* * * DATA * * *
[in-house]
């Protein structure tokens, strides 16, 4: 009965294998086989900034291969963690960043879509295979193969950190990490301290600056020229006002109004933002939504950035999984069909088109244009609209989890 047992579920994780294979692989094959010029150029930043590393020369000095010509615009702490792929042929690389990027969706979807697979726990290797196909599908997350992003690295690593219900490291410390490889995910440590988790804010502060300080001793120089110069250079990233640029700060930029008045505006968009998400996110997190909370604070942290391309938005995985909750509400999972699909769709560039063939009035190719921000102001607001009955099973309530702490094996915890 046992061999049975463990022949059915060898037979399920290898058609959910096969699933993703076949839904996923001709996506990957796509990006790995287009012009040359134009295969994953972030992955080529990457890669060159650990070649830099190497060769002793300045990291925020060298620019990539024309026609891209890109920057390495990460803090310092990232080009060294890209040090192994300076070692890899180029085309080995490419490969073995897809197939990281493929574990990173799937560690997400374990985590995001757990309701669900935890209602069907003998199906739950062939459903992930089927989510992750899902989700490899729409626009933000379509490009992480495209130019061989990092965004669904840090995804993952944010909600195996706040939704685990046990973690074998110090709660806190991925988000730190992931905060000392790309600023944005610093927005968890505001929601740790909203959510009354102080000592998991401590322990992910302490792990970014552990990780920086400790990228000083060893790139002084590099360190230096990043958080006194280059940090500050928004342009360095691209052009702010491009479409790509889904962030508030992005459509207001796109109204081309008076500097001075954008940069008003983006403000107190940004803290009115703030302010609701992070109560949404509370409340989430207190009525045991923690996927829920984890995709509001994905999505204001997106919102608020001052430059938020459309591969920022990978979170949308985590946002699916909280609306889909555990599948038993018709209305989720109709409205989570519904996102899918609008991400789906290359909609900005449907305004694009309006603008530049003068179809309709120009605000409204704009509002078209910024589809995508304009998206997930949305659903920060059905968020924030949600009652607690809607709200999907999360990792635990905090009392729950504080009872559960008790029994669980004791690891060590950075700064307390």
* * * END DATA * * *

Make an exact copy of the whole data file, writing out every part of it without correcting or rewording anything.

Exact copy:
[in-house]
């Protein structure tokens, strides 16, 4: 009965294998086989900034291969963690960043879509295979193969950190990490301290600056020229006002109004933002939504950035999984069909088109244009609209989890 047992579920994780294979692989094959010029150029930043590393020369000095010509615009702490792929042929690389990027969706979807697979726990290797196909599908997350992003690295690593219900490291410390490889995910440590988790804010502060300080001793120089110069250079990233640029700060930029008045505006968009998400996110997190909370604070942290391309938005995985909750509400999972699909769709560039063939009035190719921000102001607001009955099973309530702490094996915890 046992061999049975463990022949059915060898037979399920290898058609959910096969699933993703076949839904996923001709996506990957796509990006790995287009012009040359134009295969994953972030992955080529990457890669060159650990070649830099190497060769002793300045990291925020060298620019990539024309026609891209890109920057390495990460803090310092990232080009060294890209040090192994300076070692890899180029085309080995490419490969073995897809197939990281493929574990990173799937560690997400374990985590995001757990309701669900935890209602069907003998199906739950062939459903992930089927989510992750899902989700490899729409626009933000379509490009992480495209130019061989990092965004669904840090995804993952944010909600195996706040939704685990046990973690074998110090709660806190991925988000730190992931905060000392790309600023944005610093927005968890505001929601740790909203959510009354102080000592998991401590322990992910302490792990970014552990990780920086400790990228000083060893790139002084590099360190230096990043958080006194280059940090500050928004342009360095691209052009702010491009479409790509889904962030508030992005459509207001796109109204081309008076500097001075954008940069008003983006403000107190940004803290009115703030302010609701992070109560949404509370409340989430207190009525045991923690996927829920984890995709509001994905999505204001997106919102608020001052430059938020459309591969920022990978979170949308985590946002699916909280609306889909555990599948038993018709209305989720109709409205989570519904996102899918609008991400789906290359909609900005449907305004694009309006603008530049003068179809309709120009605000409204704009509002078209910024589809995508304009998206997930949305659903920060059905968020924030949600009652607690809607709200999907999360990792635990905090009392729950504080009872559960008790029994669980004791690891060590950075700064307390």